UC Davis Music Department Lands Honors
Contributed by Jeffrey Day, College of Letters and Science, and other writers
The American Musicology Society (AMS) has honored two professors, an alumna and a student in the UC Davis Department of Music.
Distinguished Professor Anna Maria Busse Berger has been elected an honorary member of the society. Busse Berger was recognized for creating “an innovative and original body of scholarship reflecting a lifelong commitment to understanding the role of memory in the transmission, performance and composition of music in Europe before the early modern era and in early 20th-century Africa.” She has been at UC Davis since 1988 and has won numerous awards.
Professor Carol A. Hess received the AMS award for a book in the teaching category for Experiencing Latin American Music. The book draws on identity, the body, religion and more as a point of departure for musical understanding. Hess (Ph.D., musicology, ’94) has been at UC Davis since 2012.
Ana R. Alonso-Minutti (M.A. ’04, Ph.D. ’08, musicology) received the Ruth A. Solie Award for co-editing Experimentalisms in Practice: Music Perspectives from Latin America. Alonso-Minutti is an associate professor of music at the University of New Mexico.
The Howard Mayer Brown Fellowship for a minority graduate in musicology was awarded to Serena Yang, a doctoral candidate in musicology. She is the first UC Davis student to earn the fellowship.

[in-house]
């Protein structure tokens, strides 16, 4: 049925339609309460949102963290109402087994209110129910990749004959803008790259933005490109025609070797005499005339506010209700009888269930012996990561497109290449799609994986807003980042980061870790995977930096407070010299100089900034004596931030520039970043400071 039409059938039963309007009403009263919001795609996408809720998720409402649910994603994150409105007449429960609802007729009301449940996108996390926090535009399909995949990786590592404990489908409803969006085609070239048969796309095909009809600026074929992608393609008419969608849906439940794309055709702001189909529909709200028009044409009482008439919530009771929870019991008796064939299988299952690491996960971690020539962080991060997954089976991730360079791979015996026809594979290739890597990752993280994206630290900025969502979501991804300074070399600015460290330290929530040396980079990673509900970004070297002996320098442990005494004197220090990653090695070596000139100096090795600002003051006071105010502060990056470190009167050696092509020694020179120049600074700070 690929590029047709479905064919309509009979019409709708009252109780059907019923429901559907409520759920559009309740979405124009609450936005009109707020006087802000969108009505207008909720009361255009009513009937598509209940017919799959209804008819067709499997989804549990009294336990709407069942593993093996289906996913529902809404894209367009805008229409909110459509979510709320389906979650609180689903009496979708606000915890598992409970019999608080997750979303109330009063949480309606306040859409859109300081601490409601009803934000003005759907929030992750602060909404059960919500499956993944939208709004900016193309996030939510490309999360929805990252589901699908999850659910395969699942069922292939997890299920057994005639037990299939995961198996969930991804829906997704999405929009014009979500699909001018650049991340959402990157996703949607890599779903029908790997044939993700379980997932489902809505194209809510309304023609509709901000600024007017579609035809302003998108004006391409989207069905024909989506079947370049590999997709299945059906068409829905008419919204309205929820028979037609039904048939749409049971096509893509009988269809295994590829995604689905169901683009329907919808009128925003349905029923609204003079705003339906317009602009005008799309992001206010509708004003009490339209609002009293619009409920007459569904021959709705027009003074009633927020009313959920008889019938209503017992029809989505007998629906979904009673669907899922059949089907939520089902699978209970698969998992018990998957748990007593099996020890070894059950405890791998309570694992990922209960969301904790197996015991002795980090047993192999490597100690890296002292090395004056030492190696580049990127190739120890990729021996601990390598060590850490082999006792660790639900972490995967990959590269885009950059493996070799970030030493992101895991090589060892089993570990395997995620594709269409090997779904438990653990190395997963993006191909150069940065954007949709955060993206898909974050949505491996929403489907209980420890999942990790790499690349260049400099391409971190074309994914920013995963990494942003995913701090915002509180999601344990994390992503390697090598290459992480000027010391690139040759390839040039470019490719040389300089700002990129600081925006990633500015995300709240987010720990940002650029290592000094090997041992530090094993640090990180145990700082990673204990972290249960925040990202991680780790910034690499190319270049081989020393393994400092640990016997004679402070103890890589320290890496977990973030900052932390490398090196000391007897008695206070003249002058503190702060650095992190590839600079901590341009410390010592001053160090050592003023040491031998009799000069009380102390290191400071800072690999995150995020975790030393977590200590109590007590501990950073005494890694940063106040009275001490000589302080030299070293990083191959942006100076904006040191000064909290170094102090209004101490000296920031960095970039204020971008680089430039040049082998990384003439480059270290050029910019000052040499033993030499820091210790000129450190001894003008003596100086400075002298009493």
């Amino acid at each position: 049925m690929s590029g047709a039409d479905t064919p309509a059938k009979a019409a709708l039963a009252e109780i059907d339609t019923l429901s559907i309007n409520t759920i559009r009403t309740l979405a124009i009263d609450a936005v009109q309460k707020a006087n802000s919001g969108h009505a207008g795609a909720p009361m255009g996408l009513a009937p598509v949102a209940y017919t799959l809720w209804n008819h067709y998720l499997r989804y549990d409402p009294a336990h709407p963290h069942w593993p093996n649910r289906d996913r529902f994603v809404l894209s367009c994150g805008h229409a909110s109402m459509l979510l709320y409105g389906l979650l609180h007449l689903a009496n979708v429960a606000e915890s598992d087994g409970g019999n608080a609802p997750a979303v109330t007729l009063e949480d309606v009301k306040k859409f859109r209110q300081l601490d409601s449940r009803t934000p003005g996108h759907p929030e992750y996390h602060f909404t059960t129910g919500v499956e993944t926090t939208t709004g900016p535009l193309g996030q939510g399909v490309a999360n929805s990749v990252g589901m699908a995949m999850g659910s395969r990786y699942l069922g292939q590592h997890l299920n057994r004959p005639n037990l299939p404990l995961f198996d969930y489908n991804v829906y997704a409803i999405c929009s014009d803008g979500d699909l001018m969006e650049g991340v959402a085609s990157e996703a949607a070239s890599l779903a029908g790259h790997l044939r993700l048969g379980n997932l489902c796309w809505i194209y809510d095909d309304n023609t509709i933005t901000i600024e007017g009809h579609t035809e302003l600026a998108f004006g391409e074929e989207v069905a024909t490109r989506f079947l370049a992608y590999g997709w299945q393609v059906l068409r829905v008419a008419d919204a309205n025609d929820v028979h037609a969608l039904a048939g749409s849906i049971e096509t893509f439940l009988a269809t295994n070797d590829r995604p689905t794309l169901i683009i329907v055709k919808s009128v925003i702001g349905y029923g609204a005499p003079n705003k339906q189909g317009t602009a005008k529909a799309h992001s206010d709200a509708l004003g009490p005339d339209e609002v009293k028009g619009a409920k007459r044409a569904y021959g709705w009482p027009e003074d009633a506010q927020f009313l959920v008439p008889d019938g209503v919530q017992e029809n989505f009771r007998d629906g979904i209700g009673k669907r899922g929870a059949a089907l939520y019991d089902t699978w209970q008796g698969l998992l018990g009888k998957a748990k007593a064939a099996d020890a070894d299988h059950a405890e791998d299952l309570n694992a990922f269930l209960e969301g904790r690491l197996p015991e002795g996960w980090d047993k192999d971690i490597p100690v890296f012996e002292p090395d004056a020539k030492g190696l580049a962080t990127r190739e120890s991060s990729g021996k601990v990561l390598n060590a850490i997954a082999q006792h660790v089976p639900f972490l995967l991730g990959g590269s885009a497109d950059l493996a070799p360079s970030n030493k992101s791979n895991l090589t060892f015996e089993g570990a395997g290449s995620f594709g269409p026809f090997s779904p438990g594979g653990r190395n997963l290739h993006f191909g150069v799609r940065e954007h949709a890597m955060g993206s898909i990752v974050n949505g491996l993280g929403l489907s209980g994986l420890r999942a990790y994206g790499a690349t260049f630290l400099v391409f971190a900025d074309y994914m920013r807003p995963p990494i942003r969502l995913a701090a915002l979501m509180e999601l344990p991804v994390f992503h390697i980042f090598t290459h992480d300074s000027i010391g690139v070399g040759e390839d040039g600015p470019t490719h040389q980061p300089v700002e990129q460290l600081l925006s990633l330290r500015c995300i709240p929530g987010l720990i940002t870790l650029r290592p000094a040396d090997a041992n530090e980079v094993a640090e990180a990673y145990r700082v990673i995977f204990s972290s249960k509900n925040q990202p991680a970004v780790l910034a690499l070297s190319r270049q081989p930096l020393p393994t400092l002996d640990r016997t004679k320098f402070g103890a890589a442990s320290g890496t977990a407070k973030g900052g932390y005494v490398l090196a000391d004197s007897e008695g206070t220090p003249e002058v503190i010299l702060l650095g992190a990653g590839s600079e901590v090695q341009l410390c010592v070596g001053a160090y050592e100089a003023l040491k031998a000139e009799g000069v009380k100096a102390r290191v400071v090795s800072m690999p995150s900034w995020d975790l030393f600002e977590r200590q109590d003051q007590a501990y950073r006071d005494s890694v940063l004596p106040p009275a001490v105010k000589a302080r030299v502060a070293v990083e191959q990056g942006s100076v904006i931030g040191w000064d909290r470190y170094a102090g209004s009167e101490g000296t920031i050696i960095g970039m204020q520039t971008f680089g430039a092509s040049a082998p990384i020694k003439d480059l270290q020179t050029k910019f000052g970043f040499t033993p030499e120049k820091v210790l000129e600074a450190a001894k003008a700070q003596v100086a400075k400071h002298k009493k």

In addition to the AMS awards, associate professor Mika Pelo is one of 15 composers awarded a commission award from the Fromm Foundation at Harvard University. The foundation seeks to strengthen composition and to bring contemporary concert music closer to the public. In addition to the commissioning fee, a subsidy is available for the ensemble performing the premiere of the commissioned work. Pelo will collaborate with the Bay Area contemporary music ensemble Earplayfor the commission. Last year Pelo won a Guggenheim Fellowship. More information on these honors is on the College of Letters and Science web site.
Additionally, musicologist and former divisional dean at the College of Letters and Science Jessie Ann Owens was quoted in Classical Voice America for her essay “Uncovering the Secrets of the 1542 I madrigali a cinque voci," which accompanies a CD set.
The works, the article explains, “were written in close collaboration with the poet, whom Owens identifies as Giovanni Brevio (c. 1480-c. 1560), who wrote two, the first and last, and arranged the order of all others to tell the story of a love lost and the lover’s resignation to it. No. 9, Tu piangi, which ends CD 1, marks the pivotal emotional change.
The music is composed using modes rather than keys, with the mode of each reflecting the tenor of its text. Owens closes, “'With this print, (Cipriano de) Rore established the madrigal as a genre that celebrates the fusion of music and poetry.'"